In February 2015, I should have been fine. I had a great job, a good wife, and a handsome and sweet one-year-old son. But I was in the tightest grips of depression I had ever experienced. Faking it wasn’t working anymore, and the energy to carry on healthy conversations or live normally was well beyond my capacity. I was sinking, and fast.

Family smiling at camera.

From left to right: Teri, Leo, Kristina (author)

It was the first time I fully understood wanting to commit suicide. I firmly believed that everyone and everything in my life would be better without, well, me. My wife would move on. My son wouldn’t remember me as he was too young. My friends and family would feel the weight of my burden on them lifted and secretly be relieved. Or so I thought.

I developed a suicide plan. One day, something pushed me over the edge, and I was ready to put my plan into action. As I started logging off work early so I could commit suicide, I had an instant message pop up on my screen. A good friend and colleague wanted to have a coffee. I said she did not want to have coffee with me as I would be horrible company. She persisted, and I finally explained the real reason why I couldn’t have coffee with her now.

She immediately drove me to the hospital. She didn’t trust that I would go on my own. She was right; I wanted her to leave so I could bolt and continue my plan. She stayed with me as I waited for hours in the emergency room of the hospital to see if I would be admitted or released. Another friend came and relieved her when she had to leave. And lastly, my father from out of town arrived to sit by my side. I was never alone from when I shared my plan to commit suicide until I was admitted.

During my week long stay in the hospital, I learned an important lesson: gratitude. I began to improve because I started feeling grateful for my family, my friends, and the love they had shared – and would share going forward, if I gave them a chance. And I started to believe, with a tiny, flickering flame of hope, that maybe, just maybe, I did something good to deserve this great circle that surrounded me. Maybe it wasn’t a fluke, and maybe I wasn’t the burden I told myself I was to them all.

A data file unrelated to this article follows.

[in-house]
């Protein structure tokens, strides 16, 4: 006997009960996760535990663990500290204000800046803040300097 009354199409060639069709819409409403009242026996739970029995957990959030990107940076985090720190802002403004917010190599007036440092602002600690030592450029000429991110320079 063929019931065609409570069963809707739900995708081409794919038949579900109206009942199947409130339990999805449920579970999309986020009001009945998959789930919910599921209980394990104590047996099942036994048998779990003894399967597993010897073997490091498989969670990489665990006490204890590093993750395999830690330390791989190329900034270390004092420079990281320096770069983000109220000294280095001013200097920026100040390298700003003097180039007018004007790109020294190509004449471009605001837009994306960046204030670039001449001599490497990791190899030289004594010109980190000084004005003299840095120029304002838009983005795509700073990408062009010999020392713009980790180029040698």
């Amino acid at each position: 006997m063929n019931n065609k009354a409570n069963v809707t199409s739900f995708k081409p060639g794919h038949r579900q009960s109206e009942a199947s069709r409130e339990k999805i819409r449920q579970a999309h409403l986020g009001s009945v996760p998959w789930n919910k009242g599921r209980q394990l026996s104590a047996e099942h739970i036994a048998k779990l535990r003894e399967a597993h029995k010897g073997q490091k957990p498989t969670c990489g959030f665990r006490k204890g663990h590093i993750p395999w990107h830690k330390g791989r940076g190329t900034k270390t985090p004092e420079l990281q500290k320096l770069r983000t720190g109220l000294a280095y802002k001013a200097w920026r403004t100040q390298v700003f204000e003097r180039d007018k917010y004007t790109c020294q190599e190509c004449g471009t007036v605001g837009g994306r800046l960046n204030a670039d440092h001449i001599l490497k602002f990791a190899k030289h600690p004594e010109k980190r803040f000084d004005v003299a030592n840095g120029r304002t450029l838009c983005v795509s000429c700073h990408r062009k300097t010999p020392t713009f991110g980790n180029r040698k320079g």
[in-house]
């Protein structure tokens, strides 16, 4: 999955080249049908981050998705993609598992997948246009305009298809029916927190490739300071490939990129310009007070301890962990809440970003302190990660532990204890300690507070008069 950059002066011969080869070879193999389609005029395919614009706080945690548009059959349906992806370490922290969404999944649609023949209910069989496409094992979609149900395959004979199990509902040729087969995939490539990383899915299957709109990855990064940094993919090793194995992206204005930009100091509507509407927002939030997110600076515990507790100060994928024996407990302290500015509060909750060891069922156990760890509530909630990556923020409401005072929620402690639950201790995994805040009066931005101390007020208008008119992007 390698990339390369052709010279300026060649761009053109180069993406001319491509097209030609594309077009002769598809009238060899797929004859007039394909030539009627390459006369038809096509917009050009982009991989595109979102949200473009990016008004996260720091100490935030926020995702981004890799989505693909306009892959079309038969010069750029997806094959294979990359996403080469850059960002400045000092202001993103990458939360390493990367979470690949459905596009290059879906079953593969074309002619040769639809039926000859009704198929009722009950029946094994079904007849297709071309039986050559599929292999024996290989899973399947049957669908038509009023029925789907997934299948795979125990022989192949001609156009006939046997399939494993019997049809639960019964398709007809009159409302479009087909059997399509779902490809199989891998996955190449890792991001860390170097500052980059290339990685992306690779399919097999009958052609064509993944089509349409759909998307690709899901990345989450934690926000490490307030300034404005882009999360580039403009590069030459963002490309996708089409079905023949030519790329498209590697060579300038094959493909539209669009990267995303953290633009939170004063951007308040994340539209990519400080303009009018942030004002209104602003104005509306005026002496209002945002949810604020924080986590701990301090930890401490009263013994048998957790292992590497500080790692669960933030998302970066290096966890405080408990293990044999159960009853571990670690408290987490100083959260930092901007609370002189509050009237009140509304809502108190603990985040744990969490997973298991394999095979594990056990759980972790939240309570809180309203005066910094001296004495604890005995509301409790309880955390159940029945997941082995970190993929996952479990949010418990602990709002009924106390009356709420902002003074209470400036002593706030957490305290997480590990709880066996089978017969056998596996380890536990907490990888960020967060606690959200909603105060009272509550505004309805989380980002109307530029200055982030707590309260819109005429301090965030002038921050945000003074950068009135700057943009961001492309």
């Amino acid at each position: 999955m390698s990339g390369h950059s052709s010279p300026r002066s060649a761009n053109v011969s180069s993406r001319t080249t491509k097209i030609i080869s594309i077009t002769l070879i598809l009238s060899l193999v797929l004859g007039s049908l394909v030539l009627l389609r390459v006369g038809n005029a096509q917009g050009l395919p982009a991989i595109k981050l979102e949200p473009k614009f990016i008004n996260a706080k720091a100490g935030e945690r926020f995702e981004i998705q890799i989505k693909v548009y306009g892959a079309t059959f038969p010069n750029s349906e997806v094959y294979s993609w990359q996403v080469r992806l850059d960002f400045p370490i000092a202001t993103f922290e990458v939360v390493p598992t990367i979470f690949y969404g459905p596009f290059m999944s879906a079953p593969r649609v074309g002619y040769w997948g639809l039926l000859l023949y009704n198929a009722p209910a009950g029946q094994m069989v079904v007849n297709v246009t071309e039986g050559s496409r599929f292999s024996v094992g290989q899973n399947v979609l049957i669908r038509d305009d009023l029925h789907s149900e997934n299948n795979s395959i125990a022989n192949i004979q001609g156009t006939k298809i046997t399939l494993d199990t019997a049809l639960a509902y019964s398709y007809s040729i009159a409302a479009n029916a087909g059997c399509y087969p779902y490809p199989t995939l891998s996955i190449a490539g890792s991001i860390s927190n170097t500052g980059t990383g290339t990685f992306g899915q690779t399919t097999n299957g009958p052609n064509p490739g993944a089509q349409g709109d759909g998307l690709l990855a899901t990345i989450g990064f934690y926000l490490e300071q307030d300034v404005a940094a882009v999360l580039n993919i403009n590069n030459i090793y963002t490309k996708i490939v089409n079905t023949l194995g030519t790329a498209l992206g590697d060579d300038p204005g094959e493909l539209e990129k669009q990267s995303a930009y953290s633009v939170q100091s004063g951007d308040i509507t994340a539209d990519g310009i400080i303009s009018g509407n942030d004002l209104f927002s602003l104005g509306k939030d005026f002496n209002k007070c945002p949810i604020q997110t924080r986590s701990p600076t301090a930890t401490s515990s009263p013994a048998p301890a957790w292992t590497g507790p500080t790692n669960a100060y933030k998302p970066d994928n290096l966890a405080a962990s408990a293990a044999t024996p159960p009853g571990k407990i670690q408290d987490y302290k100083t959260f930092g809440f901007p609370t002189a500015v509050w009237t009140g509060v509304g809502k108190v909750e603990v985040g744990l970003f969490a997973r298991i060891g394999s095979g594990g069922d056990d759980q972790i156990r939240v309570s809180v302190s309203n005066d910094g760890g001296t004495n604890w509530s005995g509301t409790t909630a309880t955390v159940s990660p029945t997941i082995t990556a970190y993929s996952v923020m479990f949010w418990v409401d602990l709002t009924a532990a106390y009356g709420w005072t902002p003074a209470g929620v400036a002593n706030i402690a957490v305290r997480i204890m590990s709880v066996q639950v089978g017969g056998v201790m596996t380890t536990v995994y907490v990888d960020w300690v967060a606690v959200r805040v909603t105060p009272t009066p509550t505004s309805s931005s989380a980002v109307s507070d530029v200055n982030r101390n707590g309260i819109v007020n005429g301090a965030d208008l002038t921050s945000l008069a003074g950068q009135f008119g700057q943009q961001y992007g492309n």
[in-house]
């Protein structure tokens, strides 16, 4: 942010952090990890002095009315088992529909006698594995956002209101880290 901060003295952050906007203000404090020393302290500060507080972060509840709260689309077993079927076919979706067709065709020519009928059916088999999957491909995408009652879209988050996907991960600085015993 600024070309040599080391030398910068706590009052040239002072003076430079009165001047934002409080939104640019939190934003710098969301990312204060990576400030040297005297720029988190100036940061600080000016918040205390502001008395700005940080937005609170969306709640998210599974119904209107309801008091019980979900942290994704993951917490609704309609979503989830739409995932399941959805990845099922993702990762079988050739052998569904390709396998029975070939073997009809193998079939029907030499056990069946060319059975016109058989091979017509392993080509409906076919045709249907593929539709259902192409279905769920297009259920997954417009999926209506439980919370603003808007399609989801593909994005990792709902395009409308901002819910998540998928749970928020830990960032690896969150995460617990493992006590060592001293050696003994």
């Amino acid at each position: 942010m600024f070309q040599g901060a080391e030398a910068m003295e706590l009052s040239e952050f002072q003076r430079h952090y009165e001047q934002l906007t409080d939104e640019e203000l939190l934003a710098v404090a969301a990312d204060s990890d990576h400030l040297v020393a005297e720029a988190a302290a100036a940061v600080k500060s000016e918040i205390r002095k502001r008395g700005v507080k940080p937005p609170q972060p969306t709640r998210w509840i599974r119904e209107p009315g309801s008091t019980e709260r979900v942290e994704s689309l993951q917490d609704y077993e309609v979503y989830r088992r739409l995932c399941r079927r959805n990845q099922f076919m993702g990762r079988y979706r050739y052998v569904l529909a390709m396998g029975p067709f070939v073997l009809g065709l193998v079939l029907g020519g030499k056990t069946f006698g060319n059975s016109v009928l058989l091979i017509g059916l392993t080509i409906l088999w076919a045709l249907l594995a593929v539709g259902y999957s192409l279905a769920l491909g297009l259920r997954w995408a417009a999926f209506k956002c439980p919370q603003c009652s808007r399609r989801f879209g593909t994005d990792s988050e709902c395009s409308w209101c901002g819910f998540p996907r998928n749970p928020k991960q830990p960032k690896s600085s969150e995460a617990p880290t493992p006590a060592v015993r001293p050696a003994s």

Since 2015, I have not been immune to depression. But when it rears its dark, twisted face, I remember gratitude, and focus on the great people who surround me. I will forever be grateful to those who helped me and to those friends and family who I know, today, would serve as a safety net to catch me if I fall so low again. Without gratitude, and the actions that created gratefulness, I might not be around today to see the beauty of my now three-year-old son’s smile. Gratitude helped save my life.

We invite you to share a story about yourself or another person, reflecting on the question: “How has gratefulness shifted a moment, an experience, or a lifetime?”

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Stories of Grateful Living
Kristina Voyna

Kristina Voyna

About the author

Kristina Voyna is the Learning Administration Manager at a global agricultural and construction manufacturing company, a part-time PsyD student, a part-time writer, a wife, and a mother. She enjoys writing on topics that impact her life, including depression, anxiety, autism, LGBT issues, and motherhood. When she isn't doing one of the above activities or spending time with her family or friends, she is likely sleeping. Kristina lives in Iowa with her wife, Teri, and three-year-old son, Leo. To see more of Kristina's writing, visit her blog at